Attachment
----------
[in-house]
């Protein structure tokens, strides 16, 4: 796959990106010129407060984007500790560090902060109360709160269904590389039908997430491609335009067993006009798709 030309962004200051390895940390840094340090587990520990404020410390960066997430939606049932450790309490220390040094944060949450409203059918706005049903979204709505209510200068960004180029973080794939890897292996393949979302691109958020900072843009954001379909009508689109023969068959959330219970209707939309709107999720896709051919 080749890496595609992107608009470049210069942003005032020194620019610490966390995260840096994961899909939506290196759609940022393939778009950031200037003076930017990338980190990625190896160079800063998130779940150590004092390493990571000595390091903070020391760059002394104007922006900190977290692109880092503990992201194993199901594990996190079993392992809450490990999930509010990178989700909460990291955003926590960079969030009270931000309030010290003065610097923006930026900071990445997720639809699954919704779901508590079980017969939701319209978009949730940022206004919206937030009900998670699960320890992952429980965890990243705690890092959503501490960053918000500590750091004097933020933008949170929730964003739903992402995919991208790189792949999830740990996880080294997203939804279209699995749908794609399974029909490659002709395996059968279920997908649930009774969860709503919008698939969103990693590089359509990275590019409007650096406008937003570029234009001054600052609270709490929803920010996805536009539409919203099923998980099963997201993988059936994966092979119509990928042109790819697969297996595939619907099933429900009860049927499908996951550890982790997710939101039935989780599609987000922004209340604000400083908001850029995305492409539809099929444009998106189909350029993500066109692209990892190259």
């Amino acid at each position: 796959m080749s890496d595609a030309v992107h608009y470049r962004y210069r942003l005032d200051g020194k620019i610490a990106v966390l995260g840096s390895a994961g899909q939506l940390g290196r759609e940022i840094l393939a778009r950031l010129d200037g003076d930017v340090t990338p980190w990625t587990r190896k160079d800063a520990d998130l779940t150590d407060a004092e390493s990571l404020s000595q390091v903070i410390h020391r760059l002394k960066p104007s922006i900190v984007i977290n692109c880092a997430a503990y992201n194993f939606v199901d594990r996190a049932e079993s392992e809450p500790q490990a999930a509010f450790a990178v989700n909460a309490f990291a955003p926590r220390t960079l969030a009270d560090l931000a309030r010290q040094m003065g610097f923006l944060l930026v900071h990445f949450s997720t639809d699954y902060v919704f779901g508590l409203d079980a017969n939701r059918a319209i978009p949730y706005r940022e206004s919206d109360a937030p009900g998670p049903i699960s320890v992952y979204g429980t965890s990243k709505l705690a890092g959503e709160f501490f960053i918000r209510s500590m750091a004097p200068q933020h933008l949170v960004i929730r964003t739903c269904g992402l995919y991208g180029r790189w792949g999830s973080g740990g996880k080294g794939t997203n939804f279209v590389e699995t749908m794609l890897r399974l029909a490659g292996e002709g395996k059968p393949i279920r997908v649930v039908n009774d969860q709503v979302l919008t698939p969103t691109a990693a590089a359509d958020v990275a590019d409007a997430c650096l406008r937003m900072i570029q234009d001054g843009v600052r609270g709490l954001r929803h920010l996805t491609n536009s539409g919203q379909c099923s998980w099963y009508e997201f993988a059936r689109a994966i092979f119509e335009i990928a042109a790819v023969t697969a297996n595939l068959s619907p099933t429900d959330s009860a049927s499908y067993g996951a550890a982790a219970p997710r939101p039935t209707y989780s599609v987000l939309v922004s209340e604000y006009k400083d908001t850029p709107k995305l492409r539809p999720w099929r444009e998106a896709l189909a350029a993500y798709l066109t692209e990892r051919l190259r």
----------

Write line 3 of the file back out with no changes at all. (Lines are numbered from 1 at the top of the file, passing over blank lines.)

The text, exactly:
């Amino acid at each position: 796959m080749s890496d595609a030309v992107h608009y470049r962004y210069r942003l005032d200051g020194k620019i610490a990106v966390l995260g840096s390895a994961g899909q939506l940390g290196r759609e940022i840094l393939a778009r950031l010129d200037g003076d930017v340090t990338p980190w990625t587990r190896k160079d800063a520990d998130l779940t150590d407060a004092e390493s990571l404020s000595q390091v903070i410390h020391r760059l002394k960066p104007s922006i900190v984007i977290n692109c880092a997430a503990y992201n194993f939606v199901d594990r996190a049932e079993s392992e809450p500790q490990a999930a509010f450790a990178v989700n909460a309490f990291a955003p926590r220390t960079l969030a009270d560090l931000a309030r010290q040094m003065g610097f923006l944060l930026v900071h990445f949450s997720t639809d699954y902060v919704f779901g508590l409203d079980a017969n939701r059918a319209i978009p949730y706005r940022e206004s919206d109360a937030p009900g998670p049903i699960s320890v992952y979204g429980t965890s990243k709505l705690a890092g959503e709160f501490f960053i918000r209510s500590m750091a004097p200068q933020h933008l949170v960004i929730r964003t739903c269904g992402l995919y991208g180029r790189w792949g999830s973080g740990g996880k080294g794939t997203n939804f279209v590389e699995t749908m794609l890897r399974l029909a490659g292996e002709g395996k059968p393949i279920r997908v649930v039908n009774d969860q709503v979302l919008t698939p969103t691109a990693a590089a359509d958020v990275a590019d409007a997430c650096l406008r937003m900072i570029q234009d001054g843009v600052r609270g709490l954001r929803h920010l996805t491609n536009s539409g919203q379909c099923s998980w099963y009508e997201f993988a059936r689109a994966i092979f119509e335009i990928a042109a790819v023969t697969a297996n595939l068959s619907p099933t429900d959330s009860a049927s499908y067993g996951a550890a982790a219970p997710r939101p039935t209707y989780s599609v987000l939309v922004s209340e604000y006009k400083d908001t850029p709107k995305l492409r539809p999720w099929r444009e998106a896709l189909a350029a993500y798709l066109t692209e990892r051919l190259r």